Football fans across the country have been busy this week stocking up their fridges and hanging out their St George’s flags ready for the start of the World Cup. But while most will be sitting down to enjoy England’s first group game on Saturday night; electrical engineers up and down the UK are keeping a watchful eye on the tournament for an entirely different reason – ‘television pickup’.

The World Cup attracts some of the highest viewing figures of any major sporting event or ceremony and with that comes an unprecedented rise in the demand for electricity. An estimated 13.5 million people in the UK saw England crash out of the World Cup in 2010, losing 4-1 to Germany. Viewing figures reached a peak of 17.5 million during that game but it wasn’t enough to eclipse the largest TV pickup ever recorded, which occurred at the 1990 World Cup when England lost to Germany in a penalty shootout.

 

The phenomenon is often attributed to viewers who get up during the advert breaks to get a beer from the fridge, flush the loo, or make a cup of tea. There’s a common misconception that the number one driver of TV pickup is the use of kettles up and down the country being switched on at the same time by viewers using the interval to make a hot drink. In fact, this only creates a pull on the local network for a short period of time until the water has boiled and can therefore be managed relatively easily by engineers. Flushing the toilet causes a surge at our local water pumping station, as the pumps start up to refill our cisterns, and opening the fridge door means that cold air escapes and the refrigerator’s compressor then spends the next 20 minutes driving the warm air out to bring the temperature back to normal. These loads are more problematic and mean that getting a beer from the fridge or getting the milk out for tea or coffee demands more energy and is therefore more of a concern for network operators that need to make sure this demand is catered for.

 

National Grid operates Britain’s electricity transmission system and manages power surges by lining up big hydro power stations before big events so they can offer an immediate response and provisions of electricity when needed. The same process applied back in 1990, and despite the strides forward we’ve made in the development of new and innovative smart grid solutions, as a nation we are not quite ready to handle TV pickup and other demand surges in any other way.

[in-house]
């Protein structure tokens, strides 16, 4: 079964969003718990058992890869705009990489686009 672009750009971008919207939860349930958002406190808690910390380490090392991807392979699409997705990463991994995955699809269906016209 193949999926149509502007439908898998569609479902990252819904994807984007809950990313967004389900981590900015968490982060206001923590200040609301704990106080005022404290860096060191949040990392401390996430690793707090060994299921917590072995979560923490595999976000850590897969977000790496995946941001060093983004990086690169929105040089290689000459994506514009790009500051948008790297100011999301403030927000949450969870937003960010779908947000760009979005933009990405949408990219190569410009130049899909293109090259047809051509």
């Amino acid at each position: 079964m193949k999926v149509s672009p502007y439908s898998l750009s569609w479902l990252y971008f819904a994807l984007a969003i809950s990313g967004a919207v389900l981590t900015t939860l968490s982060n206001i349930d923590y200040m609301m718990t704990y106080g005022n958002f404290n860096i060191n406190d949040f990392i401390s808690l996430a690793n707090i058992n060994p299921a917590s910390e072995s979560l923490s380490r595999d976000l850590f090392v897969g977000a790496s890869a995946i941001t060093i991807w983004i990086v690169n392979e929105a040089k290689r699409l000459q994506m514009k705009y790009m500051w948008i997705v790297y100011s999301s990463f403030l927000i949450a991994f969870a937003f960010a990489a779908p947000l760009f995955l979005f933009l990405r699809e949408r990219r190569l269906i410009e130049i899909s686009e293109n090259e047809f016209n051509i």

The integration of new smart grid technologies such as energy storage and demand side response initiatives could change all that, though. Across the UK there are many exciting trials that I’ve been involved in aimed at testing these solutions to see if they could help facilitate the transition to a low carbon economy. So instead of relying solely on power stations, we’re aiming to move into an age where the supply and demand for electricity is managed by control systems that can supply power when and where it is needed through a mixture of demand response measures, energy storage devices and renewable energy sources such as solar or wind power. Achieving this diversity in our energy mix would make the grid greener and more efficient and the benefit to consumers is that it could also mean cheaper energy bills.

 

Brazil 2014 has come too soon, unfortunately, so we’ll be relying on the traditional methods to keep our TVs, kettles and fridges working properly. If England do find themselves in a penalty shootout after the group stages it’s a very real possibility that we could even see a new TV pickup record being set. So if it does happen and you make a quick dash to the fridge, spare a thought for the engineers working hard to make sure its contents stay as cool as we hope England’s penalty takers will be.

Dave A Roberts is Future Networks Director at EA Technology